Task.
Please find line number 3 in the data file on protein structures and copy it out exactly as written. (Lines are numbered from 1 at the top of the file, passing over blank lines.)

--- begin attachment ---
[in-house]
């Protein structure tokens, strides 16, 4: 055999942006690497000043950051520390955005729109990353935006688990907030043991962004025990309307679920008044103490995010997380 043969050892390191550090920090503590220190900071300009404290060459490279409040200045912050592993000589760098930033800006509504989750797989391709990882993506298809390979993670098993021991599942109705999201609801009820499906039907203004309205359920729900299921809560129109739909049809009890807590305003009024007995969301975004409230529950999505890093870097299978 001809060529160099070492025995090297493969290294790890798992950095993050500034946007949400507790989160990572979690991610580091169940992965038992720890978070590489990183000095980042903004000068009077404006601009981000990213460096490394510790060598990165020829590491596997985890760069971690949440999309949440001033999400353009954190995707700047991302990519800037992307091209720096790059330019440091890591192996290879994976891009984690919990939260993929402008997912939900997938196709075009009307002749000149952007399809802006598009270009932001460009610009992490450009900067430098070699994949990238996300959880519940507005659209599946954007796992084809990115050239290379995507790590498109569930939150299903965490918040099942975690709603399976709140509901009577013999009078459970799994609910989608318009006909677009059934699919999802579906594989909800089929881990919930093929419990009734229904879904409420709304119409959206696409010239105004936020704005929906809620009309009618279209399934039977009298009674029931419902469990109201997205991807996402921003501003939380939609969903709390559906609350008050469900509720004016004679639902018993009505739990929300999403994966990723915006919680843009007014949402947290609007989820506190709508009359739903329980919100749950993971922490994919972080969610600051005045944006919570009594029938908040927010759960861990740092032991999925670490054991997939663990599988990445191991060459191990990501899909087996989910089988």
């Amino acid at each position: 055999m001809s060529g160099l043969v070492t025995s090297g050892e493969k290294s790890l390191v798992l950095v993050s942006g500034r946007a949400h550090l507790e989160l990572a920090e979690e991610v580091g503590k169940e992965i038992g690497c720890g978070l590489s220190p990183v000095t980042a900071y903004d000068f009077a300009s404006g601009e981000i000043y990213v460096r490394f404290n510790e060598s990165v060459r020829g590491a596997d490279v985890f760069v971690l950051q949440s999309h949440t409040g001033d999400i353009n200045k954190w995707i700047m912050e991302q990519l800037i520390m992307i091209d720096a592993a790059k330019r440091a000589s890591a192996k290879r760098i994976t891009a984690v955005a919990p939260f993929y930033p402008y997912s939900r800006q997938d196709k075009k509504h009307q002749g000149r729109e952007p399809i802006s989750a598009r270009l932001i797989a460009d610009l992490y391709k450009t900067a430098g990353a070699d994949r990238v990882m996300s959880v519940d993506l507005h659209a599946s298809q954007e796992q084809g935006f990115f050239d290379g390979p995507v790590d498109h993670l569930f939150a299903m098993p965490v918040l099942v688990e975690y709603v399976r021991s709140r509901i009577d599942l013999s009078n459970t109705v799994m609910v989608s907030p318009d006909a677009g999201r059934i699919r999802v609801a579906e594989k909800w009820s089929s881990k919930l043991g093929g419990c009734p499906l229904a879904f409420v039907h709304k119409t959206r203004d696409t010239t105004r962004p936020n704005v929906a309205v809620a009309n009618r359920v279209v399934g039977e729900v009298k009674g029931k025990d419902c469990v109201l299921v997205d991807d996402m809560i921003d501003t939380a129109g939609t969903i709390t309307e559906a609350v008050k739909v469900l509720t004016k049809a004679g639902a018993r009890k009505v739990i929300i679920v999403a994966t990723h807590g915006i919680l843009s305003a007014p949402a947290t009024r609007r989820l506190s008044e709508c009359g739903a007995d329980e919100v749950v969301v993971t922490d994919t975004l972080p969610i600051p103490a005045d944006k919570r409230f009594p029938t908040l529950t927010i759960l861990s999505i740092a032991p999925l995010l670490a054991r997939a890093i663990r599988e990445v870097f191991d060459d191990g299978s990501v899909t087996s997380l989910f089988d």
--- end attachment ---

């Amino acid at each position: 055999m001809s060529g160099l043969v070492t025995s090297g050892e493969k290294s790890l390191v798992l950095v993050s942006g500034r946007a949400h550090l507790e989160l990572a920090e979690e991610v580091g503590k169940e992965i038992g690497c720890g978070l590489s220190p990183v000095t980042a900071y903004d000068f009077a300009s404006g601009e981000i000043y990213v460096r490394f404290n510790e060598s990165v060459r020829g590491a596997d490279v985890f760069v971690l950051q949440s999309h949440t409040g001033d999400i353009n200045k954190w995707i700047m912050e991302q990519l800037i520390m992307i091209d720096a592993a790059k330019r440091a000589s890591a192996k290879r760098i994976t891009a984690v955005a919990p939260f993929y930033p402008y997912s939900r800006q997938d196709k075009k509504h009307q002749g000149r729109e952007p399809i802006s989750a598009r270009l932001i797989a460009d610009l992490y391709k450009t900067a430098g990353a070699d994949r990238v990882m996300s959880v519940d993506l507005h659209a599946s298809q954007e796992q084809g935006f990115f050239d290379g390979p995507v790590d498109h993670l569930f939150a299903m098993p965490v918040l099942v688990e975690y709603v399976r021991s709140r509901i009577d599942l013999s009078n459970t109705v799994m609910v989608s907030p318009d006909a677009g999201r059934i699919r999802v609801a579906e594989k909800w009820s089929s881990k919930l043991g093929g419990c009734p499906l229904a879904f409420v039907h709304k119409t959206r203004d696409t010239t105004r962004p936020n704005v929906a309205v809620a009309n009618r359920v279209v399934g039977e729900v009298k009674g029931k025990d419902c469990v109201l299921v997205d991807d996402m809560i921003d501003t939380a129109g939609t969903i709390t309307e559906a609350v008050k739909v469900l509720t004016k049809a004679g639902a018993r009890k009505v739990i929300i679920v999403a994966t990723h807590g915006i919680l843009s305003a007014p949402a947290t009024r609007r989820l506190s008044e709508c009359g739903a007995d329980e919100v749950v969301v993971t922490d994919t975004l972080p969610i600051p103490a005045d944006k919570r409230f009594p029938t908040l529950t927010i759960l861990s999505i740092a032991p999925l995010l670490a054991r997939a890093i663990r599988e990445v870097f191991d060459d191990g299978s990501v899909t087996s997380l989910f089988d």